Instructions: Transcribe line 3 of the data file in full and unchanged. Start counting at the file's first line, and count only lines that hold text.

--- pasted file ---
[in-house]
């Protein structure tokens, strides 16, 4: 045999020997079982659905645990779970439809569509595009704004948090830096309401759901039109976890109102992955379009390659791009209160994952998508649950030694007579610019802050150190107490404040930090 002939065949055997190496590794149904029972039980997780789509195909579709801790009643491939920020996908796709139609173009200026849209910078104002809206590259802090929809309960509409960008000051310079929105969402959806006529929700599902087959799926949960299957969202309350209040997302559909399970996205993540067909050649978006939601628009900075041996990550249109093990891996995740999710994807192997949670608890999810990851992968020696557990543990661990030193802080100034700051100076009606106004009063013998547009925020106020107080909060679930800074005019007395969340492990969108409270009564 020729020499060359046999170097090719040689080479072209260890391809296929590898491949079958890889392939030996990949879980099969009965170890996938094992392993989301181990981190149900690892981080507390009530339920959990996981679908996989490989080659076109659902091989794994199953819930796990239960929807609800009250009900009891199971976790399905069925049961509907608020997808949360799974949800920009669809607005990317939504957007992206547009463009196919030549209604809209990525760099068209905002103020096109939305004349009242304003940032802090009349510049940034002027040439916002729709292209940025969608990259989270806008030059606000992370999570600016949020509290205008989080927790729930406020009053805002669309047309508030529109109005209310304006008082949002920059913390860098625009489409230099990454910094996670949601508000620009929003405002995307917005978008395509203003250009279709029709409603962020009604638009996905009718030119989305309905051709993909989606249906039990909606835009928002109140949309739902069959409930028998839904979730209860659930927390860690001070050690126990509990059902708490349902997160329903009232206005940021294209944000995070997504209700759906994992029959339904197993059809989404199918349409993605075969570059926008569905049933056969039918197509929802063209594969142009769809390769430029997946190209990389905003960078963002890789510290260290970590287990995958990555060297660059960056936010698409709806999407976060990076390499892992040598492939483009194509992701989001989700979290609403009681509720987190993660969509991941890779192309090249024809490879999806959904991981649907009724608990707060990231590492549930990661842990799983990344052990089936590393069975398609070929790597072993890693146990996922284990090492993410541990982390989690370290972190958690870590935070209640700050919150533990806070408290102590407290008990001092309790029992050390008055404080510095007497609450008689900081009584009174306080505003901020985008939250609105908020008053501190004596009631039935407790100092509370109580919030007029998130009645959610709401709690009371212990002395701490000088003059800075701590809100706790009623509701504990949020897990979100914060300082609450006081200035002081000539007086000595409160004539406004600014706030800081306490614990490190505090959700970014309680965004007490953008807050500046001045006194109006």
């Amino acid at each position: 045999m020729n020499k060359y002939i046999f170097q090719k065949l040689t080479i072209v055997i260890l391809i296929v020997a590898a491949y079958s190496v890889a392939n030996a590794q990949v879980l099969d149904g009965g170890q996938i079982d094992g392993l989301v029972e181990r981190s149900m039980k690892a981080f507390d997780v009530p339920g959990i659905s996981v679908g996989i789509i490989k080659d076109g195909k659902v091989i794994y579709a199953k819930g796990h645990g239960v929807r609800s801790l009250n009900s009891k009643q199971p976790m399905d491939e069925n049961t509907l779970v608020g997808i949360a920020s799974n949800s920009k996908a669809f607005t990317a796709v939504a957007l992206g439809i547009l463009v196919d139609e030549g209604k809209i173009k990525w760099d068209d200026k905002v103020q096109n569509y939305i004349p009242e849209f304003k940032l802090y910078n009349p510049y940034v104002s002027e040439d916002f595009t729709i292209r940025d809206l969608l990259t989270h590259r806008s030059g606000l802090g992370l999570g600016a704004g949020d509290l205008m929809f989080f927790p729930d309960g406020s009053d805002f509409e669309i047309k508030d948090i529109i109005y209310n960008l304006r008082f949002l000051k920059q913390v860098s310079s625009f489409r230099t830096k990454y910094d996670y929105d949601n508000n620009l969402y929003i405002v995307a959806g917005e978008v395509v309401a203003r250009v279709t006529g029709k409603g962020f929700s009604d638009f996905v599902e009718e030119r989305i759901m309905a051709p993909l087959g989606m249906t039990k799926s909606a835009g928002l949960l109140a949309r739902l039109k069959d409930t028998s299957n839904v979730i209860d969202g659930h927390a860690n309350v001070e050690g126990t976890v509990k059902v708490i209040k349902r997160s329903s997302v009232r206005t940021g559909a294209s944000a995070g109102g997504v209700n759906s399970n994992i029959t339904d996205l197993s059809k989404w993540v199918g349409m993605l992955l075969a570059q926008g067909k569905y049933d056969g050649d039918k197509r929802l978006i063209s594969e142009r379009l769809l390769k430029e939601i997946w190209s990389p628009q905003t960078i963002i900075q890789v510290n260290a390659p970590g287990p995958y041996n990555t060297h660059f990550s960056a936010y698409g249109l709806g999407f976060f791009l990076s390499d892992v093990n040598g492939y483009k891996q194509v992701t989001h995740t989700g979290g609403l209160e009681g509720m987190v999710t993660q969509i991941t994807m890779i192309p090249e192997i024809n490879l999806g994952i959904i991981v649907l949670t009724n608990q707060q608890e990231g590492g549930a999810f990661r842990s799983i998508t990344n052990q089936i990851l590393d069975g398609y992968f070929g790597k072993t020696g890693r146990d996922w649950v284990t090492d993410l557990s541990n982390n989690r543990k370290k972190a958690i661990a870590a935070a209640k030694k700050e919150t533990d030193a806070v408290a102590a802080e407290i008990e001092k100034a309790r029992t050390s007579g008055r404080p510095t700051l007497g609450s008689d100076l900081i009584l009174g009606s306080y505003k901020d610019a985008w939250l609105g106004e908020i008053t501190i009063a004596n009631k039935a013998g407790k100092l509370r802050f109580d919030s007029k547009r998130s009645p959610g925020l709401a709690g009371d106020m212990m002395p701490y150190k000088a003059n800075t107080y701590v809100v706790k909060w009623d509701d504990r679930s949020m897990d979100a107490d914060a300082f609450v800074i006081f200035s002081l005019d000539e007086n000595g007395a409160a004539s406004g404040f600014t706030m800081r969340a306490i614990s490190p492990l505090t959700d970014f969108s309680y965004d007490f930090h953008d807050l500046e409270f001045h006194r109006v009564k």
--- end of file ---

């Amino acid at each position: 045999m020729n020499k060359y002939i046999f170097q090719k065949l040689t080479i072209v055997i260890l391809i296929v020997a590898a491949y079958s190496v890889a392939n030996a590794q990949v879980l099969d149904g009965g170890q996938i079982d094992g392993l989301v029972e181990r981190s149900m039980k690892a981080f507390d997780v009530p339920g959990i659905s996981v679908g996989i789509i490989k080659d076109g195909k659902v091989i794994y579709a199953k819930g796990h645990g239960v929807r609800s801790l009250n009900s009891k009643q199971p976790m399905d491939e069925n049961t509907l779970v608020g997808i949360a920020s799974n949800s920009k996908a669809f607005t990317a796709v939504a957007l992206g439809i547009l463009v196919d139609e030549g209604k809209i173009k990525w760099d068209d200026k905002v103020q096109n569509y939305i004349p009242e849209f304003k940032l802090y910078n009349p510049y940034v104002s002027e040439d916002f595009t729709i292209r940025d809206l969608l990259t989270h590259r806008s030059g606000l802090g992370l999570g600016a704004g949020d509290l205008m929809f989080f927790p729930d309960g406020s009053d805002f509409e669309i047309k508030d948090i529109i109005y209310n960008l304006r008082f949002l000051k920059q913390v860098s310079s625009f489409r230099t830096k990454y910094d996670y929105d949601n508000n620009l969402y929003i405002v995307a959806g917005e978008v395509v309401a203003r250009v279709t006529g029709k409603g962020f929700s009604d638009f996905v599902e009718e030119r989305i759901m309905a051709p993909l087959g989606m249906t039990k799926s909606a835009g928002l949960l109140a949309r739902l039109k069959d409930t028998s299957n839904v979730i209860d969202g659930h927390a860690n309350v001070e050690g126990t976890v509990k059902v708490i209040k349902r997160s329903s997302v009232r206005t940021g559909a294209s944000a995070g109102g997504v209700n759906s399970n994992i029959t339904d996205l197993s059809k989404w993540v199918g349409m993605l992955l075969a570059q926008g067909k569905y049933d056969g050649d039918k197509r929802l978006i063209s594969e142009r379009l769809l390769k430029e939601i997946w190209s990389p628009q905003t960078i963002i900075q890789v510290n260290a390659p970590g287990p995958y041996n990555t060297h660059f990550s960056a936010y698409g249109l709806g999407f976060f791009l990076s390499d892992v093990n040598g492939y483009k891996q194509v992701t989001h995740t989700g979290g609403l209160e009681g509720m987190v999710t993660q969509i991941t994807m890779i192309p090249e192997i024809n490879l999806g994952i959904i991981v649907l949670t009724n608990q707060q608890e990231g590492g549930a999810f990661r842990s799983i998508t990344n052990q089936i990851l590393d069975g398609y992968f070929g790597k072993t020696g890693r146990d996922w649950v284990t090492d993410l557990s541990n982390n989690r543990k370290k972190a958690i661990a870590a935070a209640k030694k700050e919150t533990d030193a806070v408290a102590a802080e407290i008990e001092k100034a309790r029992t050390s007579g008055r404080p510095t700051l007497g609450s008689d100076l900081i009584l009174g009606s306080y505003k901020d610019a985008w939250l609105g106004e908020i008053t501190i009063a004596n009631k039935a013998g407790k100092l509370r802050f109580d919030s007029k547009r998130s009645p959610g925020l709401a709690g009371d106020m212990m002395p701490y150190k000088a003059n800075t107080y701590v809100v706790k909060w009623d509701d504990r679930s949020m897990d979100a107490d914060a300082f609450v800074i006081f200035s002081l005019d000539e007086n000595g007395a409160a004539s406004g404040f600014t706030m800081r969340a306490i614990s490190p492990l505090t959700d970014f969108s309680y965004d007490f930090h953008d807050l500046e409270f001045h006194r109006v009564k």